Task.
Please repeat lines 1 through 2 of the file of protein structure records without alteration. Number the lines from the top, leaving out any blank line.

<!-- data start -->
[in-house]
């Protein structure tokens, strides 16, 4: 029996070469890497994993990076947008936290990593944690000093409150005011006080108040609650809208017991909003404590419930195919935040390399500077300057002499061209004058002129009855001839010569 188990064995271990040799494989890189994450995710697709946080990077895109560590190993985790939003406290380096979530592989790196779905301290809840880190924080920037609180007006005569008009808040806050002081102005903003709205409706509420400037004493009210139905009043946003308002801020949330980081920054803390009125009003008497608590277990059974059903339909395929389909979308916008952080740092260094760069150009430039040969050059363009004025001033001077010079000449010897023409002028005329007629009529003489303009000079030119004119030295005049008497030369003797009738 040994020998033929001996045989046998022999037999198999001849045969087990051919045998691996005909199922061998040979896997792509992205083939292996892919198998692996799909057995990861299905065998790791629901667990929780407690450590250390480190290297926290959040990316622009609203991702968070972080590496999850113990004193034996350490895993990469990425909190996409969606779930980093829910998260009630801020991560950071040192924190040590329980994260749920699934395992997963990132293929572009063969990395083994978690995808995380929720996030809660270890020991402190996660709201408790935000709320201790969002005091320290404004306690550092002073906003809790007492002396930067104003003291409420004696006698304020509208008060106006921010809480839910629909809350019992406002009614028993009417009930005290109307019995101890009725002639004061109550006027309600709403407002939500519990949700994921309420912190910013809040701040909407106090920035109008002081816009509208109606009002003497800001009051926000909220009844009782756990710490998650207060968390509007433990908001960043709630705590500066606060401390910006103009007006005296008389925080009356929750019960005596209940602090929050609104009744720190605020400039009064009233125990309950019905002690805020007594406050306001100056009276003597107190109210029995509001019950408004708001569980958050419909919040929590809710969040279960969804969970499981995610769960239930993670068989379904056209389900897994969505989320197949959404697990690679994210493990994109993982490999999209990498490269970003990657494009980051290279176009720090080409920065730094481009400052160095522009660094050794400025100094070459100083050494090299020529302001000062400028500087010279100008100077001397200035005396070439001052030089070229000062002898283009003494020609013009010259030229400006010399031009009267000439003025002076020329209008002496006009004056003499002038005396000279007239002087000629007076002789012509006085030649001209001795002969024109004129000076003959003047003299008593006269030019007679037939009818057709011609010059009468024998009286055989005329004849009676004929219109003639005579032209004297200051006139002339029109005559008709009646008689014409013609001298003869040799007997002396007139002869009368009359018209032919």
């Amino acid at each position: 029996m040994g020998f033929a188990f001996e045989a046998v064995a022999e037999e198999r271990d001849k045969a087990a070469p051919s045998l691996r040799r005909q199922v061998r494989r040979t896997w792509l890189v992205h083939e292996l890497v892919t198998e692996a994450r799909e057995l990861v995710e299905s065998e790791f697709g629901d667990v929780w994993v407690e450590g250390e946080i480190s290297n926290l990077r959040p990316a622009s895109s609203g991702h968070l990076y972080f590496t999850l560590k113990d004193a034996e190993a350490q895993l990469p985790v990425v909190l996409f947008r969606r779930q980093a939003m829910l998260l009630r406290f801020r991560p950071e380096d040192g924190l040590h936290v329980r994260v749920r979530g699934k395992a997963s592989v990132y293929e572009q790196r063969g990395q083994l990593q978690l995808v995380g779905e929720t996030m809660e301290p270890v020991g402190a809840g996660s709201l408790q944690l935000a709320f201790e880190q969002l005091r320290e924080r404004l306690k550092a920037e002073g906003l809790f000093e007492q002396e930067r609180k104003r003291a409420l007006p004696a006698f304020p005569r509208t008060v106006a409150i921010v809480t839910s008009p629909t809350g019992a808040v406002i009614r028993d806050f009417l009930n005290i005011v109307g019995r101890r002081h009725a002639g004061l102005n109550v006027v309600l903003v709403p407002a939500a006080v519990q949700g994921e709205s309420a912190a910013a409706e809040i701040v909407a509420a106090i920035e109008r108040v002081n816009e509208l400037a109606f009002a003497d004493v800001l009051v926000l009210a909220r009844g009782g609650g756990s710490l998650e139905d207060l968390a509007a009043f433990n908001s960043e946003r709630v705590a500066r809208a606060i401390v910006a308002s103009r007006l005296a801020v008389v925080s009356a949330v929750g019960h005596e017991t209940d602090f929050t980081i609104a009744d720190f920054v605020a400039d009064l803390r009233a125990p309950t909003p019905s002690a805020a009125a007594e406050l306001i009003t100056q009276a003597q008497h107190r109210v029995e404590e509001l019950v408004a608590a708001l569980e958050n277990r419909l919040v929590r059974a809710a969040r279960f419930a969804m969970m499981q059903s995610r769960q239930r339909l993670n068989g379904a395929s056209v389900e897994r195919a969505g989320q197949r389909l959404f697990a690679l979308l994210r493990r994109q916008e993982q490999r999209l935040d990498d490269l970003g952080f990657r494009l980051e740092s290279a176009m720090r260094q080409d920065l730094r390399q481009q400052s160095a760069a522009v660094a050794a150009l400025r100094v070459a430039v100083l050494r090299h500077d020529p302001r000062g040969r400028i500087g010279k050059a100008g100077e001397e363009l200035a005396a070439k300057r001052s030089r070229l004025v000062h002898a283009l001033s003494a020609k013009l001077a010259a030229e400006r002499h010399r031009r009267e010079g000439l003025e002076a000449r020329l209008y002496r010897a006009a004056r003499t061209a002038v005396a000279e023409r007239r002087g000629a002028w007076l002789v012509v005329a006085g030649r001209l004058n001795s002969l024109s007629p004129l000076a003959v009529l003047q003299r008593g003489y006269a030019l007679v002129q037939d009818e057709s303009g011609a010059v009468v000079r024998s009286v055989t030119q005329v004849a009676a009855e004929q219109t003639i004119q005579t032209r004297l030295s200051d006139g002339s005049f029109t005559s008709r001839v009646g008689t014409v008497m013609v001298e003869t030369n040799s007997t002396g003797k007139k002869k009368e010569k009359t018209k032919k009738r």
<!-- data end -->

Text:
[in-house]
């Protein structure tokens, strides 16, 4: 029996070469890497994993990076947008936290990593944690000093409150005011006080108040609650809208017991909003404590419930195919935040390399500077300057002499061209004058002129009855001839010569 188990064995271990040799494989890189994450995710697709946080990077895109560590190993985790939003406290380096979530592989790196779905301290809840880190924080920037609180007006005569008009808040806050002081102005903003709205409706509420400037004493009210139905009043946003308002801020949330980081920054803390009125009003008497608590277990059974059903339909395929389909979308916008952080740092260094760069150009430039040969050059363009004025001033001077010079000449010897023409002028005329007629009529003489303009000079030119004119030295005049008497030369003797009738 040994020998033929001996045989046998022999037999198999001849045969087990051919045998691996005909199922061998040979896997792509992205083939292996892919198998692996799909057995990861299905065998790791629901667990929780407690450590250390480190290297926290959040990316622009609203991702968070972080590496999850113990004193034996350490895993990469990425909190996409969606779930980093829910998260009630801020991560950071040192924190040590329980994260749920699934395992997963990132293929572009063969990395083994978690995808995380929720996030809660270890020991402190996660709201408790935000709320201790969002005091320290404004306690550092002073906003809790007492002396930067104003003291409420004696006698304020509208008060106006921010809480839910629909809350019992406002009614028993009417009930005290109307019995101890009725002639004061109550006027309600709403407002939500519990949700994921309420912190910013809040701040909407106090920035109008002081816009509208109606009002003497800001009051926000909220009844009782756990710490998650207060968390509007433990908001960043709630705590500066606060401390910006103009007006005296008389925080009356929750019960005596209940602090929050609104009744720190605020400039009064009233125990309950019905002690805020007594406050306001100056009276003597107190109210029995509001019950408004708001569980958050419909919040929590809710969040279960969804969970499981995610769960239930993670068989379904056209389900897994969505989320197949959404697990690679994210493990994109993982490999999209990498490269970003990657494009980051290279176009720090080409920065730094481009400052160095522009660094050794400025100094070459100083050494090299020529302001000062400028500087010279100008100077001397200035005396070439001052030089070229000062002898283009003494020609013009010259030229400006010399031009009267000439003025002076020329209008002496006009004056003499002038005396000279007239002087000629007076002789012509006085030649001209001795002969024109004129000076003959003047003299008593006269030019007679037939009818057709011609010059009468024998009286055989005329004849009676004929219109003639005579032209004297200051006139002339029109005559008709009646008689014409013609001298003869040799007997002396007139002869009368009359018209032919």